Scottish National Dictionary (1700–)

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WHIDDER, v., n. Also whudder, hwider (Jak.), whither, whuther, whother; ¶whutter-; arch. †quhidder, †quhithir; and, with alternative freq. ending whiddle. [′ʍɪdər, ′ʍɪðər, ′ʍʌd-, ′ʍʌð-]

I. v. 1. Of the wind: to bluster, blow fiercely in gusts (Rxb. 1923 Watson W.-B., whuther; Sh. 1974, whidder). Gall. c.1820  Bards Gall. (Harper 1889) 207:
Then whudder awa', thou bitter biting blast, And sough through the scrunty tree.
Abd. a.1835  in Bards Bon-Accord (Walker 1887) 608:
Lat winter rave alang the lea Or whidder ower the hallan wa'.
Abd. 1851  W. Anderson Rhymes 86:
Just to puff wi' a' his might; An' whidder roun' his chimney can.

2. To hum or whizz through the air, “to whirl rapidly with a booming sound” (Rxb. 1825 Jam., whither), “with a vibrating or whistling sound” (Rxb. 1932 Watson W.-B., whither). Sc. 1795  Outlaw Murray in
Child Ballads No. 305 Aa. xvi.:
He heard the bows that bauldly ring, And arrows whidderand near him by.
Abd. 1851  W. Anderson Rhymes 75:
Ae short ane made a whidd'rin' din As loud's the roarin' o' a linn.
s.Sc. 1897  E. Hamilton Outlaws xxviii.:
The sword-blades whiddered about his ears.
Per. 1933  W. Souter Poems (1961) 104:
Like a clap o' thunder That whudders in a crack.

Comb. whitherspale, whuther-spale, wither-spale, -spail; (1) a child's toy, consisting of a thin notched slat of wood 7–12 inches long, attached to a piece of cord, by which it is whirled round, producing a booming sound (Rxb. 1825 Jam.), later, a tin or zinc disk with two holes bored in the centre, through which a loop of string is threaded. The ends of the string are held in either hand and the disk rotated to twist the string. By pulling each end the disk can be made to spin at a high velocity, causing a humming or whizzing sound (Rxb. 1923 Watson W.-B.); used fig. to typify something very light, as straw or down (Rxb. 1825 Jam.); †specif. goose-grass, Galium aparine (Ib.); †(2) transf. “a thin lathy person” (Ib.); an easily influenced person, one of inconstant opinions (Ib.). (1) Rxb. 1825  Jam.:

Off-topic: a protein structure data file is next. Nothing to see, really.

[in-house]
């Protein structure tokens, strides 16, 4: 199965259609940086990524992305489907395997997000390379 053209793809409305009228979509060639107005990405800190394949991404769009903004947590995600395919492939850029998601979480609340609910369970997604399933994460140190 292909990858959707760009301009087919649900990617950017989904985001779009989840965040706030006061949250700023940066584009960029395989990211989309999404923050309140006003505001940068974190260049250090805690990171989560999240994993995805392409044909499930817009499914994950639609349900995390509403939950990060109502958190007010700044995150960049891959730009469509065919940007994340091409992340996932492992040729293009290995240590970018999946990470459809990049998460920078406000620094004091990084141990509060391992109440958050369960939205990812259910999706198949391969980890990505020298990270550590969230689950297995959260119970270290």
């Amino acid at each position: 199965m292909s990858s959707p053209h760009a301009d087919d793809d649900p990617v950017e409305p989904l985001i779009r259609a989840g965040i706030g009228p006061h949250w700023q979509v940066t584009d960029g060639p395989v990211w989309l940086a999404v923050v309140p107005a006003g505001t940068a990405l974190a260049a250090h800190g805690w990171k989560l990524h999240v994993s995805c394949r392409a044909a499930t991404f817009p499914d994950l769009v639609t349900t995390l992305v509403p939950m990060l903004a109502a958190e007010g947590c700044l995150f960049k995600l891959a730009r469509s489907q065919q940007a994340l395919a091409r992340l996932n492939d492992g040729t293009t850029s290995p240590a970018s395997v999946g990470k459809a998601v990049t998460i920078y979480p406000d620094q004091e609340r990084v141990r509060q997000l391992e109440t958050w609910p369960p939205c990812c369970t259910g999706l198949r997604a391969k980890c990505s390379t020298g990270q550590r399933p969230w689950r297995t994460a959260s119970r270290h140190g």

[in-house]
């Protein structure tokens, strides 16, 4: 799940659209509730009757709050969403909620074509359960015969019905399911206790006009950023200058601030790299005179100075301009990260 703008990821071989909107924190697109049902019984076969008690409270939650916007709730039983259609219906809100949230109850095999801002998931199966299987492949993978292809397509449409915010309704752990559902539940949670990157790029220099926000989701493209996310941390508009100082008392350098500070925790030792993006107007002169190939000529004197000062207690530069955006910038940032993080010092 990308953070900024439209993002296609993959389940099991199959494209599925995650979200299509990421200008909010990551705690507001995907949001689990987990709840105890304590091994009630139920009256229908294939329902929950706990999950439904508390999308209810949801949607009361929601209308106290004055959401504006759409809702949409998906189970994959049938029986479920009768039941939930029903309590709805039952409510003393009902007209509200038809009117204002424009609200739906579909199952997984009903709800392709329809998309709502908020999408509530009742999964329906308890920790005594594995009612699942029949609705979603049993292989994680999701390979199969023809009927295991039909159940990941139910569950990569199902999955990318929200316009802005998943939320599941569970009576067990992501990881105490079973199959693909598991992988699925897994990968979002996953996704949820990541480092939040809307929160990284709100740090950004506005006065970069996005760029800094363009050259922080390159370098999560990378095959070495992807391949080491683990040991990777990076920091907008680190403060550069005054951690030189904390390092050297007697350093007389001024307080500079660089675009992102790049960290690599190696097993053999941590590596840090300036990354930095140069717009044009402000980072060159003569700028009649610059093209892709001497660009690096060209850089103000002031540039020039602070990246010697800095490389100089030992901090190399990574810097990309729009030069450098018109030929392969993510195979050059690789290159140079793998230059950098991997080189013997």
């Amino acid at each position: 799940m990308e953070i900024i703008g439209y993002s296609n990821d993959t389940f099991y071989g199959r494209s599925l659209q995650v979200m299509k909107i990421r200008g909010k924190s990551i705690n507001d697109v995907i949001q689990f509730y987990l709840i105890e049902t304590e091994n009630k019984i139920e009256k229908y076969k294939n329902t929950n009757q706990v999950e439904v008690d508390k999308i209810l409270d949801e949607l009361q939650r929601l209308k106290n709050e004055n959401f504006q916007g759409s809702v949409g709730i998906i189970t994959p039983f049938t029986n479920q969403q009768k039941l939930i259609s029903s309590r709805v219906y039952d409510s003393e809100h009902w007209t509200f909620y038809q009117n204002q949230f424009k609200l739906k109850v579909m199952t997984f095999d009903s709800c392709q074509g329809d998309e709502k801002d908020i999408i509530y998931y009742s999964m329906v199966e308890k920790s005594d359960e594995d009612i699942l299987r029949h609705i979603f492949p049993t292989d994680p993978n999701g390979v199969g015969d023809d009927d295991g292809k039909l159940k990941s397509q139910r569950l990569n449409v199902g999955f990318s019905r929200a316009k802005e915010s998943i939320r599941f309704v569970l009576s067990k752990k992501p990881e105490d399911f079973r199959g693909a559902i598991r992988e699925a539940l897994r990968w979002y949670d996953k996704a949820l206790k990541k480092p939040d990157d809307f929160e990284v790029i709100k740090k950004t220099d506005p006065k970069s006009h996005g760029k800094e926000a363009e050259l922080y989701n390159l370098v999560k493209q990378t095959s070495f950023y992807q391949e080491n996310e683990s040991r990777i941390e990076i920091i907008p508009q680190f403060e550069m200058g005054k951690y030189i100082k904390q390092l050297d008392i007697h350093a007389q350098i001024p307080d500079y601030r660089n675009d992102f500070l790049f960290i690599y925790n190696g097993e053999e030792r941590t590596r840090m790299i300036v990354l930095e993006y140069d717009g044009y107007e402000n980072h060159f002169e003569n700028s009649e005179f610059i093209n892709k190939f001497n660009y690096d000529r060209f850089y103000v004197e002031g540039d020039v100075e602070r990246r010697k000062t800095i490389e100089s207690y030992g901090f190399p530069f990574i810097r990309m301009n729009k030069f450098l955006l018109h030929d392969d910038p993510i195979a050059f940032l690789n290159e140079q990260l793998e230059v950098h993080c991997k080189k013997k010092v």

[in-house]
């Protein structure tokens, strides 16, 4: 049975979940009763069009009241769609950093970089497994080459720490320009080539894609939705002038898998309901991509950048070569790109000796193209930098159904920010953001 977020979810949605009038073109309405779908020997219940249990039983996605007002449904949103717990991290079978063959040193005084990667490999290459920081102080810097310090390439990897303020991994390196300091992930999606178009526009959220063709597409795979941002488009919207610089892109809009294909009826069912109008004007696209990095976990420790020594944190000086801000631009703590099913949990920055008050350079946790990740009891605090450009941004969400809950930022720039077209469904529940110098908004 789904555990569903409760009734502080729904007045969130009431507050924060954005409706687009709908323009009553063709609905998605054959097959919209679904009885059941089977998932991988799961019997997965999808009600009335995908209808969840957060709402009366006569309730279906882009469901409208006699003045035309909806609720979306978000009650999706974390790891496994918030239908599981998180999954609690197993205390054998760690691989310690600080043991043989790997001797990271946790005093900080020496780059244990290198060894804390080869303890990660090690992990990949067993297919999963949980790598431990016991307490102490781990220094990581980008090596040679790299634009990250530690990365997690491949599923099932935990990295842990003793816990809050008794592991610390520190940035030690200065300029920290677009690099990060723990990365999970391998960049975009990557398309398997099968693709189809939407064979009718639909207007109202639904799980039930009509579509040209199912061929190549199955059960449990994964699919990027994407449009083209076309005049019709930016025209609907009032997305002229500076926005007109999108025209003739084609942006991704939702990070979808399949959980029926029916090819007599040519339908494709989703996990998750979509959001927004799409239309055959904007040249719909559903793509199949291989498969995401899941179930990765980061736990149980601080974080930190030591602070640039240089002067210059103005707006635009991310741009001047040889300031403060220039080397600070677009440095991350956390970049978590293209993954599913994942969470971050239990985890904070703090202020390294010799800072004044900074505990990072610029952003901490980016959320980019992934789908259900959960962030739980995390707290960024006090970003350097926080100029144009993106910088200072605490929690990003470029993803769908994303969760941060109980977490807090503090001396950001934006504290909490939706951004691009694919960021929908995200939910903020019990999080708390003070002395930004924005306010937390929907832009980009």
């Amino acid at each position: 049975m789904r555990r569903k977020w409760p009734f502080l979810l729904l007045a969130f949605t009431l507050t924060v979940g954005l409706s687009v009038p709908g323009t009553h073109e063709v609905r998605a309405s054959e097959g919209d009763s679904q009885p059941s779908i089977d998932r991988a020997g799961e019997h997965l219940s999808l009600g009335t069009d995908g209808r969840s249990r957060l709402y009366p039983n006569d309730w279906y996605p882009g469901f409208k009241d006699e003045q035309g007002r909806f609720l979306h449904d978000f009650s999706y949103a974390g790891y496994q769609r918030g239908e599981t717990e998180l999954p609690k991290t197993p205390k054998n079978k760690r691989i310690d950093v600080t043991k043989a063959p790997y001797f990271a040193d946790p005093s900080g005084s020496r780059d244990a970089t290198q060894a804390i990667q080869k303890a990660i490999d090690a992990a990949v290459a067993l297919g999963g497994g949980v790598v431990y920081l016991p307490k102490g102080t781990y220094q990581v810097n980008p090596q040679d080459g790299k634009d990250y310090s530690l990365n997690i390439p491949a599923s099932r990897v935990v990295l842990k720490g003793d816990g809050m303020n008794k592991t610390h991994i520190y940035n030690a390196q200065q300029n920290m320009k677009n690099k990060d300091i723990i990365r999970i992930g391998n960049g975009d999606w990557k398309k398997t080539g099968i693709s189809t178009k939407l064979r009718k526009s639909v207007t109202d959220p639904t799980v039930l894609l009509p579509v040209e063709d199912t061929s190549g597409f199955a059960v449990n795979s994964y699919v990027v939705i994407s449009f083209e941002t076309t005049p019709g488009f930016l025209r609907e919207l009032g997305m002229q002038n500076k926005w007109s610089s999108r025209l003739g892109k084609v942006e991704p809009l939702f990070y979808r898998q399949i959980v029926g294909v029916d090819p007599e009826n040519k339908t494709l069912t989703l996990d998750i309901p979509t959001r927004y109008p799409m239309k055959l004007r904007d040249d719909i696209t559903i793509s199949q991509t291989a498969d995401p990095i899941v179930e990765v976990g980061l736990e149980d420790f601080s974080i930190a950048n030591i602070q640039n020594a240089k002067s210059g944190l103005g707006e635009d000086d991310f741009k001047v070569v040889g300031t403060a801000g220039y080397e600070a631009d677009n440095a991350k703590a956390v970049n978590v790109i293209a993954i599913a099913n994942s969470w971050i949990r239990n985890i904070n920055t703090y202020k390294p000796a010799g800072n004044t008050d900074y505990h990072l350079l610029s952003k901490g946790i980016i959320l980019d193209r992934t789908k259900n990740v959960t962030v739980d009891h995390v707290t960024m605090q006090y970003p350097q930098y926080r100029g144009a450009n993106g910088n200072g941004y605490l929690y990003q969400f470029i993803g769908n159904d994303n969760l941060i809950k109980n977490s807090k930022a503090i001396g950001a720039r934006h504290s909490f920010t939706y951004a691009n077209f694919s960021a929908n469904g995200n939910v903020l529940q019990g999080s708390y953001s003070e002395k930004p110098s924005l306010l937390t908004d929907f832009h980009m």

He would steal it if it were as light as a whitherspale.
Slk. 1875  Border Treasury (24 April) 443:
He was a little wee bit auld mannie, as licht as a whutheaspail [sic] — no abune sax stane.

3. To run nimbly (wm., s.Sc. 1887 Jam.); of a bird, to dart, flutter. Wgt. 1804  R. Couper Poetry I. 242:
I've seen thee whith'ring in the bush, And heard thee on the thorn.
Per. 1895  R. Ford Tayside Songs 247:
They whiddled aboot, they niddled aboot, They chirm'd, they kiss'd, an' caress'd.

4. tr. To beat, belabour (Rxb. 1825 Jam., whither). Also fig., to floor. Vbl.n. whutterin, a hiding or trouncing (Rxb. 1923 Watson W.-B.). Cai. 1829  J. Hay Poems 129:
At Jocky's wedding good green kail, An' pease, an' pork thegither, Were stoutly mix'd wi' oaten meal (Eneugh the loons to whither).

II. n. 1. A sudden gust of wind; a whirlwind (Sh. a.1838 Jam. MSS. XI. 228, 1908 Jak. (1928), hwider, Sh. 1974, whidder). Slk. 1847  W. Crozier Cottage Muse 17:
Winter's winds wi' fearfu' whother.

2. A whizzing or rushing noise (Sc. 1825 Jam., whudder); “a curious kind of noise” (Gall. 1824 MacTaggart Gallov. Encycl. 473, whudder).

3. A quick darting movement, a scurry, implying sound as well as movement. Gall. 1824  MacTaggart Gallov. Encycl. 473:
A hare starts from her den wi' a whudder.
Dmf. 1803  W. Wilson Poems I. 22:
Straught to the nest, I wi' a whidder, Did fetch it hame.

4. A slight indisposition (Sc. 1808 Jam., quhidder, quhither), e.g. in phr. a quhither of the cauld, a slight cold.

5. A blow, smart stroke (Rxb. 1825 Jam.); †a drubbing. Edb. 1791  J. Learmont Poems 82:
An' few can tent, until his dart Hits ane a whuther.
Rxb. 1847  J. Halliday Rustic Bard 166:
Auld Britain's sons are yet fu' yauld, We trow they weel could bide a whuther.

[Freq. forms of Whid, v.1 O.Sc. quheddir, to whizz, 1375. Also in n.Eng. dial.]

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"Whidder v., n.". Dictionary of the Scots Language. 2004. Scottish Language Dictionaries Ltd. Accessed 18 Sep 2018 <http://www.dsl.ac.uk/entry/snd/whidder>

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